By the time Elizabeth Chase-Cosby disappeared five years ago after being discharged from a Bangor psychiatric center, her younger sister, Kate Tuck, already knew she was suffering from mental illness. Their relationship, once very close, had been strained for years by the bizarre behaviors and unpredictable outbursts that had increasingly characterized her interactions with her older sister, who had previously been living in an off-grid camper in Plymouth.
Still, Tuck, 55, was unprepared for the shocking news late last month that Chase-Cosby had died, homeless and alone, in a public park halfway across the country in the city of Grand Island, Nebraska. Tuck has no idea why her sister was in Nebraska or how she got there. She didn’t know her sister was homeless, either. She was 58 years old and left behind three grown children and a 5-year-old grandson she had never met.
“We were so close,” Tuck said, her eyes welling, “and we raised our children together.” Brought up in New Hampshire along with their younger brother by parents who divorced when the children were young, Tuck now lives in Bangor and works two jobs, one as the manager of the Filibuster Lounge at the Best Western White House Inn in Hermon and the other as a direct care provider and art instructor for Amicus, a nonprofit agency that serves adults with intellectual disabilities.
Her sister’s progression into mental illness and homelessness has not only grieved her heart, it also has made her more aware of the need for services that support homeless adults, many of whom suffer from mental illness. If Betsy, as her sister was called, had had better access to health care, counseling and other supports, Tuck said, her story might not have ended so sadly.
Signs of trouble
The early signs of Chase-Cosby’s illness may have been masked by a lifelong tendency to deep emotional swings, a flair for personal drama, an early attraction to psychedelic drugs, a lifestyle marked by unstable relationships, a series of short-term jobs and frequent relocations, Tuck said. But things began to escalate the early 1980s, when the two were in their 20s.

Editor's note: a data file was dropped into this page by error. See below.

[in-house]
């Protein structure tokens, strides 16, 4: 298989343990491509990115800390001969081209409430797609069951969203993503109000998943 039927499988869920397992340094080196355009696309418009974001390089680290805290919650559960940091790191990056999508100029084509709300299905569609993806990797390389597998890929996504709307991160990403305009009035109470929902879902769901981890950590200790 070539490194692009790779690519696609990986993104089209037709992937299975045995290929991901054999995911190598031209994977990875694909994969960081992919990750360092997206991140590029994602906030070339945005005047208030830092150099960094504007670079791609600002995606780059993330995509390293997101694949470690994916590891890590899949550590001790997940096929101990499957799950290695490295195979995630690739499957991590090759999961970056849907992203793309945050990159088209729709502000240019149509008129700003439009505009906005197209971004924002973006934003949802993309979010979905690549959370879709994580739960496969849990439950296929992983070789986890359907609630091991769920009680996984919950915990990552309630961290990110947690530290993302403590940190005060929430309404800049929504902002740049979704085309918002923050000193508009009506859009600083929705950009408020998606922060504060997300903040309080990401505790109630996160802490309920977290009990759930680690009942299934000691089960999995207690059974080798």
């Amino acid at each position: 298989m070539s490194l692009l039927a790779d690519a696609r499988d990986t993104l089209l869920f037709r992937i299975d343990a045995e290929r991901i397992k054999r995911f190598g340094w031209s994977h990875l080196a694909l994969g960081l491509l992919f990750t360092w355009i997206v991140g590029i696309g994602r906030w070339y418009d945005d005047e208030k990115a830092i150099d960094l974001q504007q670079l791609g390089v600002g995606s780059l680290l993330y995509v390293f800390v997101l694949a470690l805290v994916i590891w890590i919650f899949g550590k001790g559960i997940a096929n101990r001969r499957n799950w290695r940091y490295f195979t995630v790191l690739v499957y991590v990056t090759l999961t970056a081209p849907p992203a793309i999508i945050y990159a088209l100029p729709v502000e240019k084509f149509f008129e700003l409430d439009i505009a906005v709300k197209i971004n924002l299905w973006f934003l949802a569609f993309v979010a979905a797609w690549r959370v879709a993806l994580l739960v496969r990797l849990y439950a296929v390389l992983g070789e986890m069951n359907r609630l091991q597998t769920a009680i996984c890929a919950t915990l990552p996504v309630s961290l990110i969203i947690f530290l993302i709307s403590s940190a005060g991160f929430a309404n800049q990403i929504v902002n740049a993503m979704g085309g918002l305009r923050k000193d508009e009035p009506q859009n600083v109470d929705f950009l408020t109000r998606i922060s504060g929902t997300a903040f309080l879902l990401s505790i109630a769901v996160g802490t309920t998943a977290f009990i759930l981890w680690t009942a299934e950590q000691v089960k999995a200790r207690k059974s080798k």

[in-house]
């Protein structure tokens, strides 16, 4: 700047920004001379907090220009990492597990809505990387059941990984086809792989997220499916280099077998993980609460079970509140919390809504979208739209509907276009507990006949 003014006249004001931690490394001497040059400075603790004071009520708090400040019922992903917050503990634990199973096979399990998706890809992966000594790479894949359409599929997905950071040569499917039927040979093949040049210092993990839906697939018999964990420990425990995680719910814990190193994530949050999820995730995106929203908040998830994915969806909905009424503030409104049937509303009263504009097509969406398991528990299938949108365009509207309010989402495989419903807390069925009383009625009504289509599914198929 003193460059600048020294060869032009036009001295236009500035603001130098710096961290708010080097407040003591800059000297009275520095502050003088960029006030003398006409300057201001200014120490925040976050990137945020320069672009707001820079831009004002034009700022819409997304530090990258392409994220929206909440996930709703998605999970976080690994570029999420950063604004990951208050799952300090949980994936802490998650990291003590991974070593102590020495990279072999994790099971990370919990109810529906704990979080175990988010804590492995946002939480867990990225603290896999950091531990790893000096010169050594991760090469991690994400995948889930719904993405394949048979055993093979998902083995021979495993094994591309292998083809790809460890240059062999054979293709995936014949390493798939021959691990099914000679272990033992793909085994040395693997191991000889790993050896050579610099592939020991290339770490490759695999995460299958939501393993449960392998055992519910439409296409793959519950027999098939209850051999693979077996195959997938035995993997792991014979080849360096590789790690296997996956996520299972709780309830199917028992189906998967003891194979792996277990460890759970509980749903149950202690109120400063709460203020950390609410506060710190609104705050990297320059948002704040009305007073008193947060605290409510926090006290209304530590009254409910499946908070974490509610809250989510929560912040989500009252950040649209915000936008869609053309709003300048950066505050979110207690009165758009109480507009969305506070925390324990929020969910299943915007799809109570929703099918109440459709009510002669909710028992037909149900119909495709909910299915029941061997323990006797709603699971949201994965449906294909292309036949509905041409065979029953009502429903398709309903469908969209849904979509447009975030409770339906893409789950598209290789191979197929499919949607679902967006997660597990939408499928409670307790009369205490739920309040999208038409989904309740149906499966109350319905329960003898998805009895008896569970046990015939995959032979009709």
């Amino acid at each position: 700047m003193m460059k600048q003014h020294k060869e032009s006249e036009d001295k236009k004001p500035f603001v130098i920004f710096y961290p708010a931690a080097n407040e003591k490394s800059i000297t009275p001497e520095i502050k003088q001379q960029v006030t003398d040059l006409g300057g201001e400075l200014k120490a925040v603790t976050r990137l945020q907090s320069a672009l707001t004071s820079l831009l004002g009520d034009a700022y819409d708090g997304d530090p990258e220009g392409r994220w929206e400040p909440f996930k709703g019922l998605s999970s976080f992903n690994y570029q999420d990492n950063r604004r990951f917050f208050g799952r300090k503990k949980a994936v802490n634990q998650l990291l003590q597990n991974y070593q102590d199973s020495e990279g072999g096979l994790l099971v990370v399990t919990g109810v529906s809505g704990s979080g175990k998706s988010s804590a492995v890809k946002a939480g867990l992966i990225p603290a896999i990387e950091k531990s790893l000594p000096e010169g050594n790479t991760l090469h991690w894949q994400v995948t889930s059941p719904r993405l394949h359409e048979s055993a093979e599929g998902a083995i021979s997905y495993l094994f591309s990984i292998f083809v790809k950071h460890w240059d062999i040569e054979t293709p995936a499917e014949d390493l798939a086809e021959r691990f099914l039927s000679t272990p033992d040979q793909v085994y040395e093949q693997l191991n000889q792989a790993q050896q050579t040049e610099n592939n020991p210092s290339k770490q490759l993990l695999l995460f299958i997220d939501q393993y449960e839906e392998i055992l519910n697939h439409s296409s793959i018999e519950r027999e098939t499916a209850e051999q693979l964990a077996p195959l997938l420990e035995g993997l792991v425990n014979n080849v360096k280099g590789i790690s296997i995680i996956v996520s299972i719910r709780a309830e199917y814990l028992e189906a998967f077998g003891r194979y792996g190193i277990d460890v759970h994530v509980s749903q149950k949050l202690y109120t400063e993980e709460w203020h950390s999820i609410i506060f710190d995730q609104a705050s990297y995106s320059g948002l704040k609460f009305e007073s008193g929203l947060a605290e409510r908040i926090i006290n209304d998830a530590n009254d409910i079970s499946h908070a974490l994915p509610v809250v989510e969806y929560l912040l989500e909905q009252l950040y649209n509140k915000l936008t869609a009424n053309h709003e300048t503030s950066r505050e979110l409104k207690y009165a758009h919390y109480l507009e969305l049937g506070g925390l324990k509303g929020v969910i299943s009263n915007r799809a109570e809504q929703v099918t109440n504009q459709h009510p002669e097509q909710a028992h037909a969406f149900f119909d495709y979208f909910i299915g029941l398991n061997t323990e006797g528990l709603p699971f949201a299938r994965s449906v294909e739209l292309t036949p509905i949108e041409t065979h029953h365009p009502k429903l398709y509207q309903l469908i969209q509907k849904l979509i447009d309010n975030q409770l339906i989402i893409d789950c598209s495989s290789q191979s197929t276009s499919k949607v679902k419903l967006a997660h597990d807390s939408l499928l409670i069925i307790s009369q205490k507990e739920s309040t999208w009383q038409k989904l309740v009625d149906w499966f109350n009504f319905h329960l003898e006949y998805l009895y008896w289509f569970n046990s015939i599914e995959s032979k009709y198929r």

“That’s about the time the episodes started happening,” she said.
One time, she recalled, she and a friend found Chase-Cosby hitchhiking alone.
“We stopped and got her into the van and she was rambling, talking in numbers, totally incoherent. I thought she had taken some bad acid,” she said. They drove straight to the nearest hospital emergency department, where her sister was diagnosed with Graves’ disease, a hyperthyroid condition that can sometimes trigger agitation, anxiety and psychosis.
But it’s unclear that Graves’ disease was the real culprit. Tuck said her sister had several full-blown psychotic episodes over time and was prescribed various medications to manage her symptoms. The medications would help for a while, but Chase-Cosby would invariably stop taking them, first complaining of unpleasant side effects and then developing a conviction that the drugs were an attempt to kill her.
Eventually, Chase-Cosby moved to Lewiston for a job, leaving her school-age daughter, Jasmine, in her sister’s care. Tuck’s daughter Sarah was the same age. “We were pregnant together,” Tuck said. “I had my Sarah and she had Jasmine. They were inseparable as babies.” It was easy to bring her niece into her home.
“I basically raised Jasmine right through high school,” Tuck said. Jasmine graduated from college, joined the Army National Guard, married and now has a 5-year-old son. Calls to her seeking comment for this story were not returned.
Losing touch, losing track
Tuck made several trips to Lewiston during those years to check on her sister’s well-being. By then, Chase-Cosby had a second daughter, whom Tuck sometimes brought back to her home until her sister was stable again. That daughter now lives in Texas, Tuck said. A son, the eldest child, was placed in an adoptive home at birth and had recently made contact with his birth mother. Tuck did not know the details of that interaction.
Sarah, now 34, said she and her Aunt Betsy became close after she and her cousin Jasmine grew up and moved out on their own. By then, Chase-Cosby was living alone in a camper, without electricity or running water, on land she had purchased years before in Plymouth. Chase-Cosby would sometimes visit her at home in Dixmont to share a meal, enjoy the shower and wash her clothes.